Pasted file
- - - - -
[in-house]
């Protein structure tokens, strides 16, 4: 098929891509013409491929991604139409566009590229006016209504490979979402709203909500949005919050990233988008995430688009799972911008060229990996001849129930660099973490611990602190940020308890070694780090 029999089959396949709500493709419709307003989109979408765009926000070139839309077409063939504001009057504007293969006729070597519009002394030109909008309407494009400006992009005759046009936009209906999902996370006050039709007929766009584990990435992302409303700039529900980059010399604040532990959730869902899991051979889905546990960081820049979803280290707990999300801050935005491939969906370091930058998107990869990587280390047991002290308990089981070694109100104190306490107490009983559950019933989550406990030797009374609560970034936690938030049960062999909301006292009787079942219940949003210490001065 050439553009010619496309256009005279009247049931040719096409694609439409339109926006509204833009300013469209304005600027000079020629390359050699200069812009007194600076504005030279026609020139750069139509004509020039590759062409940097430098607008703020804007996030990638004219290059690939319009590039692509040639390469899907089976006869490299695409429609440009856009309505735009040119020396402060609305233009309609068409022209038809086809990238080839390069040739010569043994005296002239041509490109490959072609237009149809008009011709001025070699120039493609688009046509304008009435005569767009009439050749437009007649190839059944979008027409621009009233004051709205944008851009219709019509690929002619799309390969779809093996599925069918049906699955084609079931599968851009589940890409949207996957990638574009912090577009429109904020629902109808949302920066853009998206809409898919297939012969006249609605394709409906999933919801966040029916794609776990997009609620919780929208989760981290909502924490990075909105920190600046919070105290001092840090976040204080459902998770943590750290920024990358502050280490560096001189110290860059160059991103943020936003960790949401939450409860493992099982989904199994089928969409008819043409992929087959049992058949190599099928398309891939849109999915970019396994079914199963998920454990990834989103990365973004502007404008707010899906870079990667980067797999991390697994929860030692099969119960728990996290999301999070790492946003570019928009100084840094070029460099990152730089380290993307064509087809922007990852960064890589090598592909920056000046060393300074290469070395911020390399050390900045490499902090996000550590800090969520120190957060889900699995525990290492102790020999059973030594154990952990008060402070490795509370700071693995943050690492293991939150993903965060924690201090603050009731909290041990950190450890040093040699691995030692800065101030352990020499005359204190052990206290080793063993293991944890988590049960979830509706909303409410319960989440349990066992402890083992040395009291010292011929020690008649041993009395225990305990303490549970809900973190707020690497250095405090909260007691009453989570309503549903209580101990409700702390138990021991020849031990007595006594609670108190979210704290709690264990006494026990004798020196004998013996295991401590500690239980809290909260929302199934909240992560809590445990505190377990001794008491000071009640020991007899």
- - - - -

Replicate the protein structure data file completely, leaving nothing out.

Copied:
[in-house]
């Protein structure tokens, strides 16, 4: 098929891509013409491929991604139409566009590229006016209504490979979402709203909500949005919050990233988008995430688009799972911008060229990996001849129930660099973490611990602190940020308890070694780090 029999089959396949709500493709419709307003989109979408765009926000070139839309077409063939504001009057504007293969006729070597519009002394030109909008309407494009400006992009005759046009936009209906999902996370006050039709007929766009584990990435992302409303700039529900980059010399604040532990959730869902899991051979889905546990960081820049979803280290707990999300801050935005491939969906370091930058998107990869990587280390047991002290308990089981070694109100104190306490107490009983559950019933989550406990030797009374609560970034936690938030049960062999909301006292009787079942219940949003210490001065 050439553009010619496309256009005279009247049931040719096409694609439409339109926006509204833009300013469209304005600027000079020629390359050699200069812009007194600076504005030279026609020139750069139509004509020039590759062409940097430098607008703020804007996030990638004219290059690939319009590039692509040639390469899907089976006869490299695409429609440009856009309505735009040119020396402060609305233009309609068409022209038809086809990238080839390069040739010569043994005296002239041509490109490959072609237009149809008009011709001025070699120039493609688009046509304008009435005569767009009439050749437009007649190839059944979008027409621009009233004051709205944008851009219709019509690929002619799309390969779809093996599925069918049906699955084609079931599968851009589940890409949207996957990638574009912090577009429109904020629902109808949302920066853009998206809409898919297939012969006249609605394709409906999933919801966040029916794609776990997009609620919780929208989760981290909502924490990075909105920190600046919070105290001092840090976040204080459902998770943590750290920024990358502050280490560096001189110290860059160059991103943020936003960790949401939450409860493992099982989904199994089928969409008819043409992929087959049992058949190599099928398309891939849109999915970019396994079914199963998920454990990834989103990365973004502007404008707010899906870079990667980067797999991390697994929860030692099969119960728990996290999301999070790492946003570019928009100084840094070029460099990152730089380290993307064509087809922007990852960064890589090598592909920056000046060393300074290469070395911020390399050390900045490499902090996000550590800090969520120190957060889900699995525990290492102790020999059973030594154990952990008060402070490795509370700071693995943050690492293991939150993903965060924690201090603050009731909290041990950190450890040093040699691995030692800065101030352990020499005359204190052990206290080793063993293991944890988590049960979830509706909303409410319960989440349990066992402890083992040395009291010292011929020690008649041993009395225990305990303490549970809900973190707020690497250095405090909260007691009453989570309503549903209580101990409700702390138990021991020849031990007595006594609670108190979210704290709690264990006494026990004798020196004998013996295991401590500690239980809290909260929302199934909240992560809590445990505190377990001794008491000071009640020991007899």